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Skidamarink or Skinnamarink[1] is a popular preschool sing-along song from North America.[citation needed]. Originally titled "Skid-dy-mer-rink-adink-aboomp"[2] or "Skiddy-Mer-Rink-A-Doo",[3] the initial version of the song was written by Felix F. Feist (lyrics) and Al Piantadosi (music) for the 1910 Charles Dillingham Broadway production "The Echo."[3] Since the title is gibberish, it has had various spellings over the years.

In Canada, the song was popularised by the band Sharon, Lois & Bram, who first released it on their debut album One Elephant, Deux Elephants, and then sang it on The Elephant Show. 'Skinnamarink' became their signature song, and their next television show would be named Skinnamarink TV after it.[4][5][6][7][8] A natural ice rink at the Sharon, Lois & Bram Playground in Davisville, Toronto has been named the "Skinnama-rink" in honour of the song.[9]

The song had been discovered for the band by Lois Lilienstein, who had asked her cousin's daughter if she knew any good songs; the girl sang 'Skinnamarink', which she had just heard at camp. None of the band members knew the origins of the song, and the track was attributed to Traditional.[4]

In popular culture[edit]



1. Down on a Boola Boola Isle,

Where the mermaids chant,

Reigns big chief Crocodile

Beneath an oyster plant.

He loved a sea-nymph selfishly,

Queen of the Gay White Wave.

Each night in his shell he'd go to sea

And in tuneful scales he'd rave:

CHORUS: Skiddy-mer-rink-a-dink-a-boomp, skiddy-mer-rink-a-doo,

Means I love you.

Skiddy-mer-rink-a-dink-a-boomp, skiddy-mer-rink-a-doo,

Means I'll be true

Skiddy-mer-rink-a-dink-a-boomp, skiddy-mer-rink-a-doo,

All the time he {sang/sings} this rhyme

Skiddy-mer-rink-a-dink-a-boomp, skiddy-mer-rink-a-doo,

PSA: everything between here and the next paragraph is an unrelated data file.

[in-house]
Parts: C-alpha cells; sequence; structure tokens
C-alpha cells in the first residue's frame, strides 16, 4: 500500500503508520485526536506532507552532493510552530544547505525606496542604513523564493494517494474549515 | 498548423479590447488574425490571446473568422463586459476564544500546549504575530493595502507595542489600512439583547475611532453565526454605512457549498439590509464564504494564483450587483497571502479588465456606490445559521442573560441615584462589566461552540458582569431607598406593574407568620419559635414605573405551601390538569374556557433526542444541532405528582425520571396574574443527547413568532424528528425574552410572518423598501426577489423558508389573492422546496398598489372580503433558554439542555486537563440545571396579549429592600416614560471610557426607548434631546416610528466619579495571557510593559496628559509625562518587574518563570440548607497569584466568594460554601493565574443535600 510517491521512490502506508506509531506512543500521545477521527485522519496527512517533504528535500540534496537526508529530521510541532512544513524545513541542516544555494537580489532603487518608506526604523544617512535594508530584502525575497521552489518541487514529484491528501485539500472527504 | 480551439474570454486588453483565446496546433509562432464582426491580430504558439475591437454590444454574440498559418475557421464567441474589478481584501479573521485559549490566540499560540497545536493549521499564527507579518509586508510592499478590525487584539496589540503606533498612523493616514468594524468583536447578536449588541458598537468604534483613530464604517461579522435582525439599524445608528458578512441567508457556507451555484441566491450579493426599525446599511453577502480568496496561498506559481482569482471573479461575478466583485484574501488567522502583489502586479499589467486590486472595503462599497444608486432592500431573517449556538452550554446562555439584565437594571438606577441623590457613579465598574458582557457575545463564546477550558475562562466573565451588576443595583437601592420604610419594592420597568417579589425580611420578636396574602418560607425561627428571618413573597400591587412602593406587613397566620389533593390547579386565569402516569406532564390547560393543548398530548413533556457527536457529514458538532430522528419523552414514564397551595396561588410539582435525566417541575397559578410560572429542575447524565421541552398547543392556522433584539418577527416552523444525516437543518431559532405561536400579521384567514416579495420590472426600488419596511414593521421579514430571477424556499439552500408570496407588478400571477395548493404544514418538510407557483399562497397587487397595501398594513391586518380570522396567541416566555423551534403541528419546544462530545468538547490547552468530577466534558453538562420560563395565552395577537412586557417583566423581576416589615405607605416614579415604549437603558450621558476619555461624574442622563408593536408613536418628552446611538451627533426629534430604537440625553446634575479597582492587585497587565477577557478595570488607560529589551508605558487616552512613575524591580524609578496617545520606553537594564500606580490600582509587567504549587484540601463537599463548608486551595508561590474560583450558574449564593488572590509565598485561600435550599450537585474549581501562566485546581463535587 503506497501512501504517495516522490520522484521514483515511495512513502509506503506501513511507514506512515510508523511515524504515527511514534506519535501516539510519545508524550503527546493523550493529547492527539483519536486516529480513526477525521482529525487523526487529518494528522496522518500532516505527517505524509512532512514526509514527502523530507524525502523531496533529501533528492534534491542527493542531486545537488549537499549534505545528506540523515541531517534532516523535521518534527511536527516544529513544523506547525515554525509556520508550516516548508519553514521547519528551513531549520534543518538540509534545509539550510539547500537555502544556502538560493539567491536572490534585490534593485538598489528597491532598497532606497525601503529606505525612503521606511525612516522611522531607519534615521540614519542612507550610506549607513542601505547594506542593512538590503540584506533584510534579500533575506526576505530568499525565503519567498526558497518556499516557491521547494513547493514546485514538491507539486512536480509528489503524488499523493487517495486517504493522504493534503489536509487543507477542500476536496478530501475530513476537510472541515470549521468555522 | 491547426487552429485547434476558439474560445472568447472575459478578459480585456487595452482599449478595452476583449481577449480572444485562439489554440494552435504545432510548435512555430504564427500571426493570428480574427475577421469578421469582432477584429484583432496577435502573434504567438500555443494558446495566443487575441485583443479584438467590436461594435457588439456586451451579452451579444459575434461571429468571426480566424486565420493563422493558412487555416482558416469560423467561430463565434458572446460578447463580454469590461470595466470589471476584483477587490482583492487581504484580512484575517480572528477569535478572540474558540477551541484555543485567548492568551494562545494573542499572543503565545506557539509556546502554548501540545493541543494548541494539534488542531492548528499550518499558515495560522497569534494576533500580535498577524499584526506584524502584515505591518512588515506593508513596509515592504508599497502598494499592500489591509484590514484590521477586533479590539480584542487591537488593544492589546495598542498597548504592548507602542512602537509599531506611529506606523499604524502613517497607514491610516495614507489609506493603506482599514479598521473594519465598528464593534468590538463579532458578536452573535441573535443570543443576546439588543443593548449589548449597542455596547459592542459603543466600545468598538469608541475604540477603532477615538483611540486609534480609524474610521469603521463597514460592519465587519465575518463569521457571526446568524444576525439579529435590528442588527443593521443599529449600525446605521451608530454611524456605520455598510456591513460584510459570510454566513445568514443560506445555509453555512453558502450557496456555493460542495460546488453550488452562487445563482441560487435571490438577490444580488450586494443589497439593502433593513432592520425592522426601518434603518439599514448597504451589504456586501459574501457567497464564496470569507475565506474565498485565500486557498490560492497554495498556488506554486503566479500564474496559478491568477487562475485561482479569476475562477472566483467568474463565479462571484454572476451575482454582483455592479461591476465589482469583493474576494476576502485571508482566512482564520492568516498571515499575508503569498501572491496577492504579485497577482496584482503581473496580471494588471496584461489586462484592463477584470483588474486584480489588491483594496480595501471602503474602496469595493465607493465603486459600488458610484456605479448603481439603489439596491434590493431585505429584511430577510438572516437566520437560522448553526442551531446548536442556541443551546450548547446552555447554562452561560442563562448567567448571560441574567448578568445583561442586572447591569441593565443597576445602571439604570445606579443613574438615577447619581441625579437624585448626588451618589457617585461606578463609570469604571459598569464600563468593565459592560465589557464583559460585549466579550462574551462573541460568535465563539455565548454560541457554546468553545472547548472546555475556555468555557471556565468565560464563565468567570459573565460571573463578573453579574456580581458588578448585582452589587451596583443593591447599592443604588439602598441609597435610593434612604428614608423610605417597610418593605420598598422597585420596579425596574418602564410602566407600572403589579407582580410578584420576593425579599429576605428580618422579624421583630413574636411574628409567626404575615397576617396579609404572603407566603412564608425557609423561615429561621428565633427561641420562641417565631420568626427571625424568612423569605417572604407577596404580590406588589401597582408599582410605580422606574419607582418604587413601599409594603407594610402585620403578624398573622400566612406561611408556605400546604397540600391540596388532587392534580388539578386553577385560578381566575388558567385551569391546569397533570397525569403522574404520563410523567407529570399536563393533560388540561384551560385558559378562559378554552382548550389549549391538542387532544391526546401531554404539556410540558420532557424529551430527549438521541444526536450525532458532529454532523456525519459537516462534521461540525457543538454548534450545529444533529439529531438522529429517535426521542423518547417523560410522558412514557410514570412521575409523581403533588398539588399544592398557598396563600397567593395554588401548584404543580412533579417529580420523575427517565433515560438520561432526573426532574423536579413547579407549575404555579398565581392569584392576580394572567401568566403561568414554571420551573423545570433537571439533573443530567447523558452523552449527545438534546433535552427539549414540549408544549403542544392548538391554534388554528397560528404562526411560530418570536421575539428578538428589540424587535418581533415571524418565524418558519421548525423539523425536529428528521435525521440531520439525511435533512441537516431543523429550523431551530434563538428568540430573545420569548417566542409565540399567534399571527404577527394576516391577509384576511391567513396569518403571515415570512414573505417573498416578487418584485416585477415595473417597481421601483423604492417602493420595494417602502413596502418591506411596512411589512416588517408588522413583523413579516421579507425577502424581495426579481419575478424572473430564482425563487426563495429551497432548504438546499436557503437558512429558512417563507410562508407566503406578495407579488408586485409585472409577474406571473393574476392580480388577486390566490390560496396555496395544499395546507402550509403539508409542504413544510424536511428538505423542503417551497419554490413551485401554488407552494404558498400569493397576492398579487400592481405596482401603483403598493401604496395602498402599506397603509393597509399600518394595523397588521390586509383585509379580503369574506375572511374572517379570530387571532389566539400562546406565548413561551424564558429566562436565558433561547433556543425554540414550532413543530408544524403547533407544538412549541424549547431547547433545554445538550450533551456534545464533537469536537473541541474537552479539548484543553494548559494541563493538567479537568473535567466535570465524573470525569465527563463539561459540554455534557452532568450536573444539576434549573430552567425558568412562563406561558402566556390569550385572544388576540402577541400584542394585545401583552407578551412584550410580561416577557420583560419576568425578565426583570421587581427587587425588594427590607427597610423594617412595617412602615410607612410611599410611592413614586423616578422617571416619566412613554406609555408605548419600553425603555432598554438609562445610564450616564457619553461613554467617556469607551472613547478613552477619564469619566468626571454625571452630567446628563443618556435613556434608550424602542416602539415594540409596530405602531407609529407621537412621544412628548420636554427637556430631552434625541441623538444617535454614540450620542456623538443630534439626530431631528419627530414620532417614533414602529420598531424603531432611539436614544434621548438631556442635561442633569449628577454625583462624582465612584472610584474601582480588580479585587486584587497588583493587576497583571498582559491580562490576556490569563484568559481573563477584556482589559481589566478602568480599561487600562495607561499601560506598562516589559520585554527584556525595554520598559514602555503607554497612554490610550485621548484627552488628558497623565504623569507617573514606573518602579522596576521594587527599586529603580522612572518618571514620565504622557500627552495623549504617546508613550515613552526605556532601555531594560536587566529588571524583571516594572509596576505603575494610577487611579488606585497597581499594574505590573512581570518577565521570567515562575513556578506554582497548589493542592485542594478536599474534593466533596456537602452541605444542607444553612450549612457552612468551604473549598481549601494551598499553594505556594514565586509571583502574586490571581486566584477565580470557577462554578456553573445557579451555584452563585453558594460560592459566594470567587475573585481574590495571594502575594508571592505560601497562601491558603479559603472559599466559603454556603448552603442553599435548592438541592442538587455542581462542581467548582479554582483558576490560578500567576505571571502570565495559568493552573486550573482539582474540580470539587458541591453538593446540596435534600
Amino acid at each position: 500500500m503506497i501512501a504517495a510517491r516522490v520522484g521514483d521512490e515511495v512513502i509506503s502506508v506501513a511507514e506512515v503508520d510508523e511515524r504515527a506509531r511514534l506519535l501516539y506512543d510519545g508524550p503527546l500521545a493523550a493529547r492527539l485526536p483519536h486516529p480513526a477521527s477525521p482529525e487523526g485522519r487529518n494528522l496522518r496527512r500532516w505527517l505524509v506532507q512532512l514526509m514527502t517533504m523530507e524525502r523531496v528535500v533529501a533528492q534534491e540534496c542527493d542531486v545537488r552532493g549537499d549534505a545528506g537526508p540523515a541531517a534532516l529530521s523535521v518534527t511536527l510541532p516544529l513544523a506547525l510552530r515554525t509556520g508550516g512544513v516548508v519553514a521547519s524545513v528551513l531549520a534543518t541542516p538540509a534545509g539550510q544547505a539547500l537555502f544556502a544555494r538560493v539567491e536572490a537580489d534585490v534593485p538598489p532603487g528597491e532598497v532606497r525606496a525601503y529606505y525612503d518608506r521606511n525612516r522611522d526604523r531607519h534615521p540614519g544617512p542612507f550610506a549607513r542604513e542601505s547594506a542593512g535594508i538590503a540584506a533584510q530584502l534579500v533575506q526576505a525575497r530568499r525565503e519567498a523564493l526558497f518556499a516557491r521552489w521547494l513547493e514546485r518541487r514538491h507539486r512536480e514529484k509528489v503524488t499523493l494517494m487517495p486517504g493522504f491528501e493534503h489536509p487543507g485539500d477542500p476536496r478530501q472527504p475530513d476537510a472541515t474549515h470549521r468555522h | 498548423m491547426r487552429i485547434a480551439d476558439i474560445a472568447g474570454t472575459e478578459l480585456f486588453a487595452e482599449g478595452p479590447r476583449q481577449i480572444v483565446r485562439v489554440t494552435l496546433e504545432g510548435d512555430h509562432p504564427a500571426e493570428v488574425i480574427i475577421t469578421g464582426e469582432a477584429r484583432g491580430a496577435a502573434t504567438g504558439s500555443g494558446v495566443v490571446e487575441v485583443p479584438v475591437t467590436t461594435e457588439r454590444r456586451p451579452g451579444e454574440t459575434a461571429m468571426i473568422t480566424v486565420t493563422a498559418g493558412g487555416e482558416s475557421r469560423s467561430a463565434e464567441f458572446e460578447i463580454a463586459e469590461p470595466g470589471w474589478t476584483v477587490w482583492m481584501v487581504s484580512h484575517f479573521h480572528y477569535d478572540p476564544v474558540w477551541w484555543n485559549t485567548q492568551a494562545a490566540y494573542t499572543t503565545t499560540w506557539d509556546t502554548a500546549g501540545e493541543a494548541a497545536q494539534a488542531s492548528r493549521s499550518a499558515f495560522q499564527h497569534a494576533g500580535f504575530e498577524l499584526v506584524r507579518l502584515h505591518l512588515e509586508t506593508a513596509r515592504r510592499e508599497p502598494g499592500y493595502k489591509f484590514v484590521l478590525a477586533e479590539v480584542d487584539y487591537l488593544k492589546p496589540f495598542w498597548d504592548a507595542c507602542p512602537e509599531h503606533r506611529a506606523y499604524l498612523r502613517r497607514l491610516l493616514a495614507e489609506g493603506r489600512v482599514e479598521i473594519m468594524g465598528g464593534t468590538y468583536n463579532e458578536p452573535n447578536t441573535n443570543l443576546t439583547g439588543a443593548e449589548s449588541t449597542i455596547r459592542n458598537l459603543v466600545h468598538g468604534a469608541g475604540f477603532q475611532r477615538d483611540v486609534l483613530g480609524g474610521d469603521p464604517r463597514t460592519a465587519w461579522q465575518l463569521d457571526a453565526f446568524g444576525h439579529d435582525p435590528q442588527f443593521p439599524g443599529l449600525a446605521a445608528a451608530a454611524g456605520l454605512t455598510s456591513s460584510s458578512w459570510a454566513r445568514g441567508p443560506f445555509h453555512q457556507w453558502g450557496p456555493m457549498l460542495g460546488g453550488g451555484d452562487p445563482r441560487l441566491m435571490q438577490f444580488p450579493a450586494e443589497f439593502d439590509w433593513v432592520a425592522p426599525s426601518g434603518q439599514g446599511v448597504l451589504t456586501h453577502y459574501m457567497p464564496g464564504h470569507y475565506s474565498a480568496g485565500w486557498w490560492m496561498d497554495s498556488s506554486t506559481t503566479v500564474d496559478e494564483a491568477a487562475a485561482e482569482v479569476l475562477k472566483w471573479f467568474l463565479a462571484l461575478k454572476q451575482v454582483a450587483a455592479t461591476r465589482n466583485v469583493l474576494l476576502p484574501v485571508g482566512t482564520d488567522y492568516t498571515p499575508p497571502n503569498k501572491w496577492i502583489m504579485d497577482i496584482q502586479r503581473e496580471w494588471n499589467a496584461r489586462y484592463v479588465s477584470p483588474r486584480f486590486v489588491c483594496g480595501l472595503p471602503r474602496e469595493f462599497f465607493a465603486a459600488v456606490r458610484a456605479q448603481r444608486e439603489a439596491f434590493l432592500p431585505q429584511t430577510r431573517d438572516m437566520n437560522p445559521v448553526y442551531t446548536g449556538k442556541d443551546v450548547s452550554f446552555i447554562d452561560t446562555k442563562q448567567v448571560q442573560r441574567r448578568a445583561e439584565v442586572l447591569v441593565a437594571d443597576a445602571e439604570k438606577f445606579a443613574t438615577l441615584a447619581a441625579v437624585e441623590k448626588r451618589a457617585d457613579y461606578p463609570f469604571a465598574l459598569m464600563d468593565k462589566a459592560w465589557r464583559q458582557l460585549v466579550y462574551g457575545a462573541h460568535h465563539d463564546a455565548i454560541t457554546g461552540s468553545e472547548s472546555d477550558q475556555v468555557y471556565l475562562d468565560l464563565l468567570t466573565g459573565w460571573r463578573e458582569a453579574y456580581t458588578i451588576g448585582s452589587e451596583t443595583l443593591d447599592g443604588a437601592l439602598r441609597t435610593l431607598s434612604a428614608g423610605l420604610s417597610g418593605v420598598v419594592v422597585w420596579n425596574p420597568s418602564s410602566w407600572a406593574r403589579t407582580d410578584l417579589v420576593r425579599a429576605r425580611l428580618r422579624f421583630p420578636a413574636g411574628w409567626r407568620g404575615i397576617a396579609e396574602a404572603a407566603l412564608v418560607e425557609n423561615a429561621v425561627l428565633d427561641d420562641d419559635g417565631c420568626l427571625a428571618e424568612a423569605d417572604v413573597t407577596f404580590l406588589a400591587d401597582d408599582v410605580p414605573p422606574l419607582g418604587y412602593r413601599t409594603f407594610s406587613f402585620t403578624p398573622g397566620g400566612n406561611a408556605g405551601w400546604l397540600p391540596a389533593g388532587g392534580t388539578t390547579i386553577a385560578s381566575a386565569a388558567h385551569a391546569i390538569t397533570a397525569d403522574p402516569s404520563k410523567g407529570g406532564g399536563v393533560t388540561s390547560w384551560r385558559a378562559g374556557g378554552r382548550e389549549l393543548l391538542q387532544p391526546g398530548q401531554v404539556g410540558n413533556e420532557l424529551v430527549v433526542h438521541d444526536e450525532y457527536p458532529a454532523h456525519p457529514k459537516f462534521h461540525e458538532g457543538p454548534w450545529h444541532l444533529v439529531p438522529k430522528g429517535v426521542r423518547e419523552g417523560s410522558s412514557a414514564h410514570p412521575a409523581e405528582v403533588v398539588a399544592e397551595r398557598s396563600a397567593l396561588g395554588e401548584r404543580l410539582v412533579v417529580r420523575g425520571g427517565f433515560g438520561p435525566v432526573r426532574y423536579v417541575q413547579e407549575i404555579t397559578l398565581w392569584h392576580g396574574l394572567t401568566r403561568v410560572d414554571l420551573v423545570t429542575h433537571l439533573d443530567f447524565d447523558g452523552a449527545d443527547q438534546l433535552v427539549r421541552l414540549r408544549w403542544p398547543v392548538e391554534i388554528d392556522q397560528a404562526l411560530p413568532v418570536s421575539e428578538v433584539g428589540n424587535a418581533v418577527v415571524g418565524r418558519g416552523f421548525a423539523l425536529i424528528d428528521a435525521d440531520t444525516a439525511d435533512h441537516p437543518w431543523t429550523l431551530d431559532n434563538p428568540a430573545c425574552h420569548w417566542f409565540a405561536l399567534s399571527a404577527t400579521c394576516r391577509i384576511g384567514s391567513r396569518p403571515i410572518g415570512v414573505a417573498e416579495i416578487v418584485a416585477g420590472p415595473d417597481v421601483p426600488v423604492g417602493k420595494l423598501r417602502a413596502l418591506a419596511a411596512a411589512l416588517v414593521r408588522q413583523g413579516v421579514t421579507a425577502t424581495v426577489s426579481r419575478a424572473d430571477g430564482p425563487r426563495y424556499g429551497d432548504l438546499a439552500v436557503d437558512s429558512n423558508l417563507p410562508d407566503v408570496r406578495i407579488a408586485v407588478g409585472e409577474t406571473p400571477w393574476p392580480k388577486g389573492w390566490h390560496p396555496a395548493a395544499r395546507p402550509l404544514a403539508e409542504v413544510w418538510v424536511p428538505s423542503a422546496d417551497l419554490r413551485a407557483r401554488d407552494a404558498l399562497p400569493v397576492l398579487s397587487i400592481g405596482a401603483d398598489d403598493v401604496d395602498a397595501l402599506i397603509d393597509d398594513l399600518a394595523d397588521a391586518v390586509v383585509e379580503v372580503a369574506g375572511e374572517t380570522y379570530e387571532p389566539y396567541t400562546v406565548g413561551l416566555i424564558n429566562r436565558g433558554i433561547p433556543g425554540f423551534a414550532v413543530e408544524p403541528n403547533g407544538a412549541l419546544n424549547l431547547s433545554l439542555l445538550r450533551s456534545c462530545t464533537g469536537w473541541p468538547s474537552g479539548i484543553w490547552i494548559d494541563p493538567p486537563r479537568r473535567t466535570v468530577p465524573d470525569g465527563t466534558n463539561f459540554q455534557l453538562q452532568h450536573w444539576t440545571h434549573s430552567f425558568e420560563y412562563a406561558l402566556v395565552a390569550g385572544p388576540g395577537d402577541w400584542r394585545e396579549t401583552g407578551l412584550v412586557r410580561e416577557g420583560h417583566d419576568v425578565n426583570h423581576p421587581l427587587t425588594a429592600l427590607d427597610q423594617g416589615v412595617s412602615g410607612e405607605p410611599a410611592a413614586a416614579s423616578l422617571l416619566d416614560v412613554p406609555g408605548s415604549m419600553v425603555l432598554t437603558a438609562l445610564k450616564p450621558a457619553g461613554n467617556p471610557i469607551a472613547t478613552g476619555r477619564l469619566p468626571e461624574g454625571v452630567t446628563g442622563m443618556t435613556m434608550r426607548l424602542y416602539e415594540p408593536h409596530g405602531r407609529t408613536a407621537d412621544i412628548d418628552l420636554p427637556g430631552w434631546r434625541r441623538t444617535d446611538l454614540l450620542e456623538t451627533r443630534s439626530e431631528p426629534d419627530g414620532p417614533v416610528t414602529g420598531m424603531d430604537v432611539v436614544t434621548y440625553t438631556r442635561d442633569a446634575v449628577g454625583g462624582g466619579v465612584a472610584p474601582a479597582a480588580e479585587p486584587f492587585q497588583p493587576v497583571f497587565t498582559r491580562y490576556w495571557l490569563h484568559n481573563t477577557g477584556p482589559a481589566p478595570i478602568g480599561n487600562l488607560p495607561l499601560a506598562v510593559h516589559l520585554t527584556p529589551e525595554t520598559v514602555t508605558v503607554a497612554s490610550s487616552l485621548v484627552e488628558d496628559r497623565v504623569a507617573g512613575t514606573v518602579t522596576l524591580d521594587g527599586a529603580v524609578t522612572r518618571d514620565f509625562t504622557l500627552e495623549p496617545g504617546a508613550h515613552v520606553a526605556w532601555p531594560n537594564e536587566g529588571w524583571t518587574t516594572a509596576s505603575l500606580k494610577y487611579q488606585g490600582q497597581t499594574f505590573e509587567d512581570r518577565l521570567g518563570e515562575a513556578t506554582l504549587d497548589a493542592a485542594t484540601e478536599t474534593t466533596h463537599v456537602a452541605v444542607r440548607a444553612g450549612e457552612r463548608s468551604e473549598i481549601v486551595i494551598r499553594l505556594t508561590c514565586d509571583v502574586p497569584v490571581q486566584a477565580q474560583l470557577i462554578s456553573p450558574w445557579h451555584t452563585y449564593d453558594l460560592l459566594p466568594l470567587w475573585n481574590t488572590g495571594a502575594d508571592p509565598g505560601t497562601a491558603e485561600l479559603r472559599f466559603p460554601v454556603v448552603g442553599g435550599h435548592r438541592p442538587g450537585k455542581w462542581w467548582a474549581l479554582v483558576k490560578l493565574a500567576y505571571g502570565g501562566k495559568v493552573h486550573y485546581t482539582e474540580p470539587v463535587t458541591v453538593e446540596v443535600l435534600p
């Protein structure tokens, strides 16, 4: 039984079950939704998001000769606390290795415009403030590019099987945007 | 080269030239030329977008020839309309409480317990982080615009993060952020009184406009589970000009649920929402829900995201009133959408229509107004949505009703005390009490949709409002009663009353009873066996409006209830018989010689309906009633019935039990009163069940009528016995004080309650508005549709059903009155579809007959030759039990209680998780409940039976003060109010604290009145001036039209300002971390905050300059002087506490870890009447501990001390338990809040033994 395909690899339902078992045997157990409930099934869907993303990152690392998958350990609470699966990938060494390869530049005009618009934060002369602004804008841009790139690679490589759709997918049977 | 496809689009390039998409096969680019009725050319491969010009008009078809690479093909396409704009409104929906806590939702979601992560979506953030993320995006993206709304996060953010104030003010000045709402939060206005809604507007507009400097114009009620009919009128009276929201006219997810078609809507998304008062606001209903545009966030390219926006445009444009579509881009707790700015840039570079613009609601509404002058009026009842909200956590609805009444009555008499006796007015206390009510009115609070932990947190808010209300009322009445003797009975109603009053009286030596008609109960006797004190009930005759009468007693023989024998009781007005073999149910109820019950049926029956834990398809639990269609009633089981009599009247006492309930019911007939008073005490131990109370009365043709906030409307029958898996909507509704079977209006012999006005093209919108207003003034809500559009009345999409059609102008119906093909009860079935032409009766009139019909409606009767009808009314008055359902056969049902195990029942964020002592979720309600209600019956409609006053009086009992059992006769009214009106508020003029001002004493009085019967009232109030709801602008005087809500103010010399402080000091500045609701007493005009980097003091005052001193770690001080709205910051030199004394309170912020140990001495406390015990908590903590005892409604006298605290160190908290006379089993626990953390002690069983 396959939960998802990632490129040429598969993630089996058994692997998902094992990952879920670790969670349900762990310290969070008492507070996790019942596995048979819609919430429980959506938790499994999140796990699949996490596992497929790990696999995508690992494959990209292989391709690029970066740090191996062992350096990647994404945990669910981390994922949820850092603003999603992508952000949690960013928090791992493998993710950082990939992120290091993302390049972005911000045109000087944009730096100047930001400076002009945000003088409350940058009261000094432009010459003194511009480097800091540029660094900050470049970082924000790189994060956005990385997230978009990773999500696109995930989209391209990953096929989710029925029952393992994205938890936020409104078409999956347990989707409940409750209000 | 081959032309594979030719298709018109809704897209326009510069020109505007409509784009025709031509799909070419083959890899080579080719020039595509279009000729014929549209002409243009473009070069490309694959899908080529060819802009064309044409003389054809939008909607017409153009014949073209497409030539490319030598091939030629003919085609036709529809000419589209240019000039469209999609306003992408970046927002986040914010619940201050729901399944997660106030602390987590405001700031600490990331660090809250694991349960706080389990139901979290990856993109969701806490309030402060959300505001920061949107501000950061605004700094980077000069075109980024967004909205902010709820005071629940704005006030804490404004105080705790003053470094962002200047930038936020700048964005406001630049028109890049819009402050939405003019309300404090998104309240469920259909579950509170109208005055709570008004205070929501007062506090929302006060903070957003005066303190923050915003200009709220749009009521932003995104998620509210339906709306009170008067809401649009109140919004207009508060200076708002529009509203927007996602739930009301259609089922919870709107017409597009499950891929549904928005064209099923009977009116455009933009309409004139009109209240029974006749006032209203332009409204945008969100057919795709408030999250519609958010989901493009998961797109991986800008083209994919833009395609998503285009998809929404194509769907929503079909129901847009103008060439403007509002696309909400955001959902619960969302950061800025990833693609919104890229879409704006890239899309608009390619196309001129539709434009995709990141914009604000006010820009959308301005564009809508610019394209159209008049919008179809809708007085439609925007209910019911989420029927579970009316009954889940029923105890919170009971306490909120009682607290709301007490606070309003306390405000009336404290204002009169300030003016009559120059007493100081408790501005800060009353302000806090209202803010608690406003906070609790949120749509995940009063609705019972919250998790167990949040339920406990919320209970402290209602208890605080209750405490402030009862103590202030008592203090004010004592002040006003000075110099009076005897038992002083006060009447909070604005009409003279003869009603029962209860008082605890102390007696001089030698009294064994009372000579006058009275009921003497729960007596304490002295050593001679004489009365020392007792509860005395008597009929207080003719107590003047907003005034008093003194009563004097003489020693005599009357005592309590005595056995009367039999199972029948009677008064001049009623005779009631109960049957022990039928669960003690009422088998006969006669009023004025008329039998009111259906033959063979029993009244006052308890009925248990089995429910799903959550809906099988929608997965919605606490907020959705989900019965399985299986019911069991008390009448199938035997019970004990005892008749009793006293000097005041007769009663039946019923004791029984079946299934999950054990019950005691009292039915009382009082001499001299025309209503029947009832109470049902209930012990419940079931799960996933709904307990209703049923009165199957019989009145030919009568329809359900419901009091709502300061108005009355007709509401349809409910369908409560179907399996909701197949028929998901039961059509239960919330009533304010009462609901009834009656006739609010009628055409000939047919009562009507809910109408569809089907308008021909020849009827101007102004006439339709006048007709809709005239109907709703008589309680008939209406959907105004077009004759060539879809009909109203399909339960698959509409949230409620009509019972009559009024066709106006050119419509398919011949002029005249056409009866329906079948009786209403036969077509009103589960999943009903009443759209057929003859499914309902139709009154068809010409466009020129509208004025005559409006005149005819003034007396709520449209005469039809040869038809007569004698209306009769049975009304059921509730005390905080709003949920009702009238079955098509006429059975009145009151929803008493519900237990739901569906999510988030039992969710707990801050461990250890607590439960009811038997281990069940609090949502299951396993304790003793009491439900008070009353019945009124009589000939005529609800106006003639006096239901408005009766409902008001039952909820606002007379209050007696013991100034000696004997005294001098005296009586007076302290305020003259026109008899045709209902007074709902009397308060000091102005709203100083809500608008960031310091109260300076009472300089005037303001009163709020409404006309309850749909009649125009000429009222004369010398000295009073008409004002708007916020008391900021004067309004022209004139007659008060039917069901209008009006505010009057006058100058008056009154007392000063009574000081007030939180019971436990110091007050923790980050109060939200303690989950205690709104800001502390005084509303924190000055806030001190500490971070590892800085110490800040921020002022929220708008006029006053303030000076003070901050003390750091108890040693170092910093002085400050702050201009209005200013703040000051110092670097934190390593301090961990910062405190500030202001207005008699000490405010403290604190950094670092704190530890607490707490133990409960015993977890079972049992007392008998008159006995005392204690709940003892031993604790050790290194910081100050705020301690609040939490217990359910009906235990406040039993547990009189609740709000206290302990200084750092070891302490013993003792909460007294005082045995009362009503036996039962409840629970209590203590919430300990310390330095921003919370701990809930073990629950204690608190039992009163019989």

Means I love you.

2. But when the midnight moon was pale,

King Fish Kokomo

Came floating over with his tale

To say he loved her so;

But she was true to Crocodile,

Said "Koko-Nut, go 'way;

I know, in a very little while

You will hear my lover say:"



  1. ^ "What does "Skidamarink" mean?". Super Simple Learning.
  2. ^ [1] Archived 2016-03-24 at the Wayback Machine
  3. ^ a b [2] Archived 2016-03-24 at the Wayback Machine
  4. ^ a b Dixon, Guy (28 April 2015). "Lois Lilienstein: The 'Broadway babe' who sang to kids". The Globe and Mail. Retrieved 6 October 2016.
  5. ^ Kirst, Sean (3 May 2015). "Grateful message from Syracuse 'miracle kid' in final weeks of beloved member of Sharon, Lois and Bram". Retrieved 6 October 2016.
  6. ^ Derdeyn, Stuart (13 September 2016). "Sharon and Bram still got the Skinnamarink". Vancouver Sun. Retrieved 6 October 2016.
  7. ^ Dooley, Danette (16 September 2008). "Sing along with Sharon and Bram - Living - The Telegram". The Telegram. Retrieved 6 October 2016.
  8. ^ "Sharon, Bram still singing to fans". Richmond Hill Liberal. 14 October 2011. Retrieved 6 October 2016.
  9. ^ Gallant, Paul (16 September 2015). "Sharon, Lois and Bram Playground getting an elephant and other improvements". YongeStreet. Retrieved 6 October 2016.
  10. ^ "Cat On A Hot Tin Roof [Full Film]". YouTube. Retrieved 24 February 2017.
  11. ^ "Music Deserves Bose: Night Moves". YouTube. Retrieved 24 February 2017.
  12. ^ eliasartsllc (6 May 2011). "Chevy - Guys Night 30sec" – via YouTube.

External links[edit]